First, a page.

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Haley Adcox received one of the best possible rankings for her study of a critical host-pathogen interaction that influences the outcome of an emerging infectious disease.
Haley Adcox, a Ph.D. candidate in the Department of Microbiology and Immunology, has been recognized for her research on the host-pathogen interaction with a prestigious American Heart Association Predoctoral Fellowship. Selected from among 454 applications, her work received one of the best possible rankings.
Photo by Tom Kojcsich, VCU University Relations
Competition is fierce for research funding. So when Haley Adcox, a Ph.D. candidate in the Department of Microbiology and Immunology, applied for an American Heart Association Predoctoral Fellowship, she was ready to be turned down.
Nevertheless, she put in long hours preparing her application with the idea of gaining valuable experience for the future. The effort paid off in the present when her work was selected from among 454 applications and ranked in the 0.12 percentile, which is one of the best possible scores.
The fellowship supports promising students who are preparing for careers aimed at improving global cardiovascular health, and one part of Adcox’s challenge was communicating the connection between her molecular-based pathogen research and its implications for the circulatory system.
Adcox works in the lab of Jason Carlyon, Ph.D., a 1999 microbiology and immunology alumnus and professor in the department, who studies the infection processes of two bacterial pathogens. Adcox focuses on Orientia tsutsugamushi, which causes scrub typhus. She explains that she came to VCU to work with Carlyon because she was fascinated by his approach to researching the host-pathogen interaction. “We really get to zoom in on what’s going on within a single cell during infection,” she says. “What processes does the pathogen engage in to survive?”
A chain of events connect the initial infection by the pathogen to the cardiovascular system. Adcox explains that the pathogen is transmitted by the bite of a mite present in certain parts of the world, especially the Asia-Pacific. It infects white blood cells, spreads through the lymphatic fluids and eventually infects the cells lining blood vessels. Over the course of the infection, blood vessels are damaged, which can cause systemic vascular collapse.
Adcox studies the pathogen’s activity inside the cells it infects, namely a process by which it hides from the body’s immune system by slowing a cell’s ability to signal that it’s infected. “Understanding this mechanism is not only important for figuring out how we can better treat, target and prevent later complications by Orientia, but it can also be informative for several other pathogens and the diseases they cause,” she says.
Winning a fellowship for this work “still doesn’t seem real,” Adcox says.
Carlyon, her mentor, praises the importance of organizations such as the American Heart Association investing in young researchers. “These are the people who are going to be leading research in a few short years, and then, once they’re principal investigators, for decades to come.”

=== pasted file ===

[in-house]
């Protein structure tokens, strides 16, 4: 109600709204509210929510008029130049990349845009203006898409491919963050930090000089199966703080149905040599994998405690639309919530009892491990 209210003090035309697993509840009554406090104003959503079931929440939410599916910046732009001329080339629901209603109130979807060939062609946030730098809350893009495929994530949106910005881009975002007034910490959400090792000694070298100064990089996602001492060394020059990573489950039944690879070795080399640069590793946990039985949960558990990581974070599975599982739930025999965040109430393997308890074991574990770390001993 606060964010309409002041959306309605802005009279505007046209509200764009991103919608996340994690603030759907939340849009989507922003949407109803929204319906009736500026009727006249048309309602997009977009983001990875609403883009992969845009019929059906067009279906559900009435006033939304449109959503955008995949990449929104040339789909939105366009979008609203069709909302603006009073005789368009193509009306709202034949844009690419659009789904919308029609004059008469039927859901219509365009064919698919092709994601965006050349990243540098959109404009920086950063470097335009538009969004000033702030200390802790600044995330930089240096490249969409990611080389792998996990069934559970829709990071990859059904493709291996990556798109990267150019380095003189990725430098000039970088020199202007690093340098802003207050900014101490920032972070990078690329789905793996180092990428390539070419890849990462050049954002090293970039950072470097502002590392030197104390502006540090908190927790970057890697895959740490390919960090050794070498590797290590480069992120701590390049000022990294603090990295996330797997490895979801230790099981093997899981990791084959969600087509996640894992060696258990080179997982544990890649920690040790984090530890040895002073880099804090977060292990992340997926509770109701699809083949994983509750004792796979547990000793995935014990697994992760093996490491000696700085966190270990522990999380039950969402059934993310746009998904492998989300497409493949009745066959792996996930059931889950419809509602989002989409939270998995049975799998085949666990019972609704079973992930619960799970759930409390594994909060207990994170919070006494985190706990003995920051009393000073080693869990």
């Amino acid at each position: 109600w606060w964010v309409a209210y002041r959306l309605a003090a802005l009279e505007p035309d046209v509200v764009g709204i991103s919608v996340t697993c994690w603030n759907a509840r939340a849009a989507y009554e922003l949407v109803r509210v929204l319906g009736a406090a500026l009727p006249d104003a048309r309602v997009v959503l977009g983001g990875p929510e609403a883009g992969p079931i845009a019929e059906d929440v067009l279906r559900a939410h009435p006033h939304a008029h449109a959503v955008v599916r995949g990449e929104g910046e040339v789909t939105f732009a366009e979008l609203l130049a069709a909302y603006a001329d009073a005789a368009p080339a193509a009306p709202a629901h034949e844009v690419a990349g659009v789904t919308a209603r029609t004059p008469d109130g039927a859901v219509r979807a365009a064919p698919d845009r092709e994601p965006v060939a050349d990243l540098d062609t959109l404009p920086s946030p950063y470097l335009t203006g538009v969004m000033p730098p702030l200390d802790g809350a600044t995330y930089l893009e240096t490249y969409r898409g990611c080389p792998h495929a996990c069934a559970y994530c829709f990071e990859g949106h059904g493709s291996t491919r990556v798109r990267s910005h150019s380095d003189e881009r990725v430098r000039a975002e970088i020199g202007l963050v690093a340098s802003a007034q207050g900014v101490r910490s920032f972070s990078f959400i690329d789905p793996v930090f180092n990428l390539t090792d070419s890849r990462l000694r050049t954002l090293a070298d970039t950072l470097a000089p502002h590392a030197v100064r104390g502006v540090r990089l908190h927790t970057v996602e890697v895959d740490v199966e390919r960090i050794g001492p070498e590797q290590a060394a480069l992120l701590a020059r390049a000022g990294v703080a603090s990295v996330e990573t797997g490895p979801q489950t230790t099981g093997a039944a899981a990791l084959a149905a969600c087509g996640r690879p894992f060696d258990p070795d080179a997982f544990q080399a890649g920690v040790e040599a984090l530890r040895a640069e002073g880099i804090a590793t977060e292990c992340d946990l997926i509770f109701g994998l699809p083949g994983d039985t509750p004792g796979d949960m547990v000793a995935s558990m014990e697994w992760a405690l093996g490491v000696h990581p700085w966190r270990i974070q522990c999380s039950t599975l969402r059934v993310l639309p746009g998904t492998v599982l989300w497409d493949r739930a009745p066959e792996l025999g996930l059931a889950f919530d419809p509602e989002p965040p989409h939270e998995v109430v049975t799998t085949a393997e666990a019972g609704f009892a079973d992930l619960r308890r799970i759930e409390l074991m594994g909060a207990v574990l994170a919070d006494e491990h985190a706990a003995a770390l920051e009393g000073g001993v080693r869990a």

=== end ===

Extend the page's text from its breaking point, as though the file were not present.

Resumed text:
Haley Adcox and Waheeda Naimi, both Ph.D. candidates in the Department of Microbiology and Immunology in the VCU School of Medicine, earned best oral presentation in their session at the November 2019 meeting of the Virginia Branch of the American Society for Microbiology. Adcox says they saw the event as a valuable opportunity to practice communicating the details of their research.
Photo by Tom Kojcsich, VCU University Relations
He adds that this particular fellowship award “says a lot about the Department of Microbiology and Immunology, this lab and the VCU School of Medicine. But it says even more about Haley. You almost can’t do any better than she did.”
Since coming to VCU, Adcox has maintained a 4.0 GPA, given talks at national meetings and earned travel awards. She and fellow Ph.D. candidate Waheeda Naimi earned best oral presentation in their session at the November 2019 meeting of the Virginia Branch of the American Society for Microbiology. Carlyon says both students are leaders and standard setters in his lab.
“Haley and Waheeda have really distinguished themselves,” says Peter Buckley, M.D., dean of the School of Medicine. “The scientific discoveries they are pursuing are important — and equally so is learning how to win support for their studies and disseminate their findings. I’m proud that our graduate students get outstanding training on all these fronts from faculty colleagues like Dr. Carlyon, who produces quality science of his own while being dedicated to bringing on the next generation of scientists.”
Adcox says she was initially intimidated by the idea of being a principal investigator. She worried about competing for scarce funding and the struggle to find work-life balance. Her experience on the MCV Campus has changed her mind, she says, particularly learning from Carlyon and receiving recognition such as the predoctoral fellowship. “I’ve realized that I think I’m a good fit for it, and I’m gaining the confidence to feel that I could really excel,” she says.
“I really think Haley has what it takes to be an investigator, and clearly, the review panel did as well,” Carlyon says.